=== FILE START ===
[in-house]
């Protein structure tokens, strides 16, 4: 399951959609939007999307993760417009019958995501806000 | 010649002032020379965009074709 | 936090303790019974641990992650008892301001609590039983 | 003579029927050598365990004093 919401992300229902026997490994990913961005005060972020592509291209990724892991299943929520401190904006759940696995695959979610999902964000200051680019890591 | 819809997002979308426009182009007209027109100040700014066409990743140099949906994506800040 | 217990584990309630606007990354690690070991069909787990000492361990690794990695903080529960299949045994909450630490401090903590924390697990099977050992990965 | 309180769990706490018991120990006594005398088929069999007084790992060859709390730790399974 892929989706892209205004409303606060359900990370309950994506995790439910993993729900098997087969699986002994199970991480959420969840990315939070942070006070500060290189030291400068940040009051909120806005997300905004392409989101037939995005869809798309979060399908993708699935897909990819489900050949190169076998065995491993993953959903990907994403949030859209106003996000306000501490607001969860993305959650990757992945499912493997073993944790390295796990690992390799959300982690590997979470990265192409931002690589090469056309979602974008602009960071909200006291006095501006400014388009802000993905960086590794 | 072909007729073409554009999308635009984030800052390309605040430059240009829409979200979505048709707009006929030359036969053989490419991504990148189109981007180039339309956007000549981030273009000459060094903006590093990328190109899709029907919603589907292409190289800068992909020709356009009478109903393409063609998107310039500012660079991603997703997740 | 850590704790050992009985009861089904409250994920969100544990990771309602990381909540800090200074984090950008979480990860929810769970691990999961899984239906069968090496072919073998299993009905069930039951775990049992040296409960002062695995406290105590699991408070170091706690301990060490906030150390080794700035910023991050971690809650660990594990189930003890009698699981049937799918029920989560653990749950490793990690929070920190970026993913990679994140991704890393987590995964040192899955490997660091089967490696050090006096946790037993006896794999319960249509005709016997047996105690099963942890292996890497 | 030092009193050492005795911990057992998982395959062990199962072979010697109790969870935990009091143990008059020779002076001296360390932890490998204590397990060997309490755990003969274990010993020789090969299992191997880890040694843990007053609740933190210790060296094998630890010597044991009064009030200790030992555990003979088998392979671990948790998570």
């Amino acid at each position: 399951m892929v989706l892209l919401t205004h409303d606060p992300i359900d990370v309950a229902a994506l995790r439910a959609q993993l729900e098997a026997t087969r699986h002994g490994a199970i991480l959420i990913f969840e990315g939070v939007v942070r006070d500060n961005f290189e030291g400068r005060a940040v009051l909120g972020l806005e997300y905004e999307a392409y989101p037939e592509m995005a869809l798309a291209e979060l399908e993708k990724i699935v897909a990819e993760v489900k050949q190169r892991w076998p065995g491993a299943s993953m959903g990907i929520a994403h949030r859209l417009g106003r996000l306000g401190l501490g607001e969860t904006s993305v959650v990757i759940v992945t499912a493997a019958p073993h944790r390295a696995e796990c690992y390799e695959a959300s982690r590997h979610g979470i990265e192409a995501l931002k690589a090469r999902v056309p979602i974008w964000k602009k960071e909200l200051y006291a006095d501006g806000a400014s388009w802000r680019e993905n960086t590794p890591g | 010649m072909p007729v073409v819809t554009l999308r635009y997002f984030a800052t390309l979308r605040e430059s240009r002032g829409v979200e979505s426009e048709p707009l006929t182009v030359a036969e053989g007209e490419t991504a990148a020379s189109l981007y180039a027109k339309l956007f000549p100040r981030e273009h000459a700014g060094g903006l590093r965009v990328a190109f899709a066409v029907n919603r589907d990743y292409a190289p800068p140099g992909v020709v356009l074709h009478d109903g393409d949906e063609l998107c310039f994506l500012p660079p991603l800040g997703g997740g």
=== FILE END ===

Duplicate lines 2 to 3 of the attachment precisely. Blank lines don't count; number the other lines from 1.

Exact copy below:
């Protein structure tokens, strides 16, 4: 399951959609939007999307993760417009019958995501806000 | 010649002032020379965009074709 | 936090303790019974641990992650008892301001609590039983 | 003579029927050598365990004093 919401992300229902026997490994990913961005005060972020592509291209990724892991299943929520401190904006759940696995695959979610999902964000200051680019890591 | 819809997002979308426009182009007209027109100040700014066409990743140099949906994506800040 | 217990584990309630606007990354690690070991069909787990000492361990690794990695903080529960299949045994909450630490401090903590924390697990099977050992990965 | 309180769990706490018991120990006594005398088929069999007084790992060859709390730790399974 892929989706892209205004409303606060359900990370309950994506995790439910993993729900098997087969699986002994199970991480959420969840990315939070942070006070500060290189030291400068940040009051909120806005997300905004392409989101037939995005869809798309979060399908993708699935897909990819489900050949190169076998065995491993993953959903990907994403949030859209106003996000306000501490607001969860993305959650990757992945499912493997073993944790390295796990690992390799959300982690590997979470990265192409931002690589090469056309979602974008602009960071909200006291006095501006400014388009802000993905960086590794 | 072909007729073409554009999308635009984030800052390309605040430059240009829409979200979505048709707009006929030359036969053989490419991504990148189109981007180039339309956007000549981030273009000459060094903006590093990328190109899709029907919603589907292409190289800068992909020709356009009478109903393409063609998107310039500012660079991603997703997740 | 850590704790050992009985009861089904409250994920969100544990990771309602990381909540800090200074984090950008979480990860929810769970691990999961899984239906069968090496072919073998299993009905069930039951775990049992040296409960002062695995406290105590699991408070170091706690301990060490906030150390080794700035910023991050971690809650660990594990189930003890009698699981049937799918029920989560653990749950490793990690929070920190970026993913990679994140991704890393987590995964040192899955490997660091089967490696050090006096946790037993006896794999319960249509005709016997047996105690099963942890292996890497 | 030092009193050492005795911990057992998982395959062990199962072979010697109790969870935990009091143990008059020779002076001296360390932890490998204590397990060997309490755990003969274990010993020789090969299992191997880890040694843990007053609740933190210790060296094998630890010597044991009064009030200790030992555990003979088998392979671990948790998570």
């Amino acid at each position: 399951m892929v989706l892209l919401t205004h409303d606060p992300i359900d990370v309950a229902a994506l995790r439910a959609q993993l729900e098997a026997t087969r699986h002994g490994a199970i991480l959420i990913f969840e990315g939070v939007v942070r006070d500060n961005f290189e030291g400068r005060a940040v009051l909120g972020l806005e997300y905004e999307a392409y989101p037939e592509m995005a869809l798309a291209e979060l399908e993708k990724i699935v897909a990819e993760v489900k050949q190169r892991w076998p065995g491993a299943s993953m959903g990907i929520a994403h949030r859209l417009g106003r996000l306000g401190l501490g607001e969860t904006s993305v959650v990757i759940v992945t499912a493997a019958p073993h944790r390295a696995e796990c690992y390799e695959a959300s982690r590997h979610g979470i990265e192409a995501l931002k690589a090469r999902v056309p979602i974008w964000k602009k960071e909200l200051y006291a006095d501006g806000a400014s388009w802000r680019e993905n960086t590794p890591g | 010649m072909p007729v073409v819809t554009l999308r635009y997002f984030a800052t390309l979308r605040e430059s240009r002032g829409v979200e979505s426009e048709p707009l006929t182009v030359a036969e053989g007209e490419t991504a990148a020379s189109l981007y180039a027109k339309l956007f000549p100040r981030e273009h000459a700014g060094g903006l590093r965009v990328a190109f899709a066409v029907n919603r589907d990743y292409a190289p800068p140099g992909v020709v356009l074709h009478d109903g393409d949906e063609l998107c310039f994506l500012p660079p991603l800040g997703g997740g």